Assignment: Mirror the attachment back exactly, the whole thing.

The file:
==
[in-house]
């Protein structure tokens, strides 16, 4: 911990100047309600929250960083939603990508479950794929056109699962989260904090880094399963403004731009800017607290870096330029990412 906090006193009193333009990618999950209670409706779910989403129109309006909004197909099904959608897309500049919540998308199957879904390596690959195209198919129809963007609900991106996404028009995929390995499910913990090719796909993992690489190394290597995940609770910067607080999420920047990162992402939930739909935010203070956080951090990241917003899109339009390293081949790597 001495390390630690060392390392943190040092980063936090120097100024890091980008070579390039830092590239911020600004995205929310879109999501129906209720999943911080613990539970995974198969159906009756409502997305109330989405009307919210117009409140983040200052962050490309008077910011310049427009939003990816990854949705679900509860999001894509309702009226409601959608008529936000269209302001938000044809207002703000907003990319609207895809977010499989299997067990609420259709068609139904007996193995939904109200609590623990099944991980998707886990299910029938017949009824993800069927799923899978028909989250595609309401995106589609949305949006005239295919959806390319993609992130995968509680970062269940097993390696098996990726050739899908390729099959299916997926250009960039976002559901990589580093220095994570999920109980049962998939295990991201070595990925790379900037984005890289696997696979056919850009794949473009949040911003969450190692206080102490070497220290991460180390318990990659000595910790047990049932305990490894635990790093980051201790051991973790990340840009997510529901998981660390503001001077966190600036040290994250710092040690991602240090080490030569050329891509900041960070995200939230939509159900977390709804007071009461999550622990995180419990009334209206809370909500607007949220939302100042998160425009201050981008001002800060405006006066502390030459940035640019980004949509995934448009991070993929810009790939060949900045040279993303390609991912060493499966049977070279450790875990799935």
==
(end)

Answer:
[in-house]
């Protein structure tokens, strides 16, 4: 911990100047309600929250960083939603990508479950794929056109699962989260904090880094399963403004731009800017607290870096330029990412 906090006193009193333009990618999950209670409706779910989403129109309006909004197909099904959608897309500049919540998308199957879904390596690959195209198919129809963007609900991106996404028009995929390995499910913990090719796909993992690489190394290597995940609770910067607080999420920047990162992402939930739909935010203070956080951090990241917003899109339009390293081949790597 001495390390630690060392390392943190040092980063936090120097100024890091980008070579390039830092590239911020600004995205929310879109999501129906209720999943911080613990539970995974198969159906009756409502997305109330989405009307919210117009409140983040200052962050490309008077910011310049427009939003990816990854949705679900509860999001894509309702009226409601959608008529936000269209302001938000044809207002703000907003990319609207895809977010499989299997067990609420259709068609139904007996193995939904109200609590623990099944991980998707886990299910029938017949009824993800069927799923899978028909989250595609309401995106589609949305949006005239295919959806390319993609992130995968509680970062269940097993390696098996990726050739899908390729099959299916997926250009960039976002559901990589580093220095994570999920109980049962998939295990991201070595990925790379900037984005890289696997696979056919850009794949473009949040911003969450190692206080102490070497220290991460180390318990990659000595910790047990049932305990490894635990790093980051201790051991973790990340840009997510529901998981660390503001001077966190600036040290994250710092040690991602240090080490030569050329891509900041960070995200939230939509159900977390709804007071009461999550622990995180419990009334209206809370909500607007949220939302100042998160425009201050981008001002800060405006006066502390030459940035640019980004949509995934448009991070993929810009790939060949900045040279993303390609991912060493499966049977070279450790875990799935």